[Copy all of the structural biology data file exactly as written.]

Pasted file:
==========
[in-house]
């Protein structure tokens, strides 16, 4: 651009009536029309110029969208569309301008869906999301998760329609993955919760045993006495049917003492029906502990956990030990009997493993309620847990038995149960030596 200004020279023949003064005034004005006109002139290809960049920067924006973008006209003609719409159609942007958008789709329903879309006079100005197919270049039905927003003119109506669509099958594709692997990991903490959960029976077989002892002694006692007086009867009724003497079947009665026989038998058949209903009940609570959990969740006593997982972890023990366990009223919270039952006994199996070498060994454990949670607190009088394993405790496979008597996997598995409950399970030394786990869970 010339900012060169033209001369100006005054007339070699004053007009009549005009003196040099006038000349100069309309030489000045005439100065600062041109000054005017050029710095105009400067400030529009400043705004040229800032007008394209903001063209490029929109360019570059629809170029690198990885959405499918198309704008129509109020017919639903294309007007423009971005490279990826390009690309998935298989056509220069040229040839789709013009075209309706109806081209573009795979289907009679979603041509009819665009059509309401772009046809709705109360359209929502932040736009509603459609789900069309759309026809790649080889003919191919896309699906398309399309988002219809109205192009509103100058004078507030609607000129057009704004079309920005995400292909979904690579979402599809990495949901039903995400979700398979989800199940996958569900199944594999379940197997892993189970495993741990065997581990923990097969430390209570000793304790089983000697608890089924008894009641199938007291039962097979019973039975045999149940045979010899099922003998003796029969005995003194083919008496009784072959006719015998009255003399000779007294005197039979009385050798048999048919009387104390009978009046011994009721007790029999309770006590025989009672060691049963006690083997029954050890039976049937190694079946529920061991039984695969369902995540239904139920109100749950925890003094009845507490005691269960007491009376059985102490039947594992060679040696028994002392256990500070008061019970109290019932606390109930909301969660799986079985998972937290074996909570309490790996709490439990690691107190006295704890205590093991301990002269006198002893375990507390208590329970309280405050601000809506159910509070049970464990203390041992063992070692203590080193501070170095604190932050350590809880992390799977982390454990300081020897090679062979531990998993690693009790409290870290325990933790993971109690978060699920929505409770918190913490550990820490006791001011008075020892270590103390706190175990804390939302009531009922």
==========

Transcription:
[in-house]
């Protein structure tokens, strides 16, 4: 651009009536029309110029969208569309301008869906999301998760329609993955919760045993006495049917003492029906502990956990030990009997493993309620847990038995149960030596 200004020279023949003064005034004005006109002139290809960049920067924006973008006209003609719409159609942007958008789709329903879309006079100005197919270049039905927003003119109506669509099958594709692997990991903490959960029976077989002892002694006692007086009867009724003497079947009665026989038998058949209903009940609570959990969740006593997982972890023990366990009223919270039952006994199996070498060994454990949670607190009088394993405790496979008597996997598995409950399970030394786990869970 010339900012060169033209001369100006005054007339070699004053007009009549005009003196040099006038000349100069309309030489000045005439100065600062041109000054005017050029710095105009400067400030529009400043705004040229800032007008394209903001063209490029929109360019570059629809170029690198990885959405499918198309704008129509109020017919639903294309007007423009971005490279990826390009690309998935298989056509220069040229040839789709013009075209309706109806081209573009795979289907009679979603041509009819665009059509309401772009046809709705109360359209929502932040736009509603459609789900069309759309026809790649080889003919191919896309699906398309399309988002219809109205192009509103100058004078507030609607000129057009704004079309920005995400292909979904690579979402599809990495949901039903995400979700398979989800199940996958569900199944594999379940197997892993189970495993741990065997581990923990097969430390209570000793304790089983000697608890089924008894009641199938007291039962097979019973039975045999149940045979010899099922003998003796029969005995003194083919008496009784072959006719015998009255003399000779007294005197039979009385050798048999048919009387104390009978009046011994009721007790029999309770006590025989009672060691049963006690083997029954050890039976049937190694079946529920061991039984695969369902995540239904139920109100749950925890003094009845507490005691269960007491009376059985102490039947594992060679040696028994002392256990500070008061019970109290019932606390109930909301969660799986079985998972937290074996909570309490790996709490439990690691107190006295704890205590093991301990002269006198002893375990507390208590329970309280405050601000809506159910509070049970464990203390041992063992070692203590080193501070170095604190932050350590809880992390799977982390454990300081020897090679062979531990998993690693009790409290870290325990933790993971109690978060699920929505409770918190913490550990820490006791001011008075020892270590103390706190175990804390939302009531009922």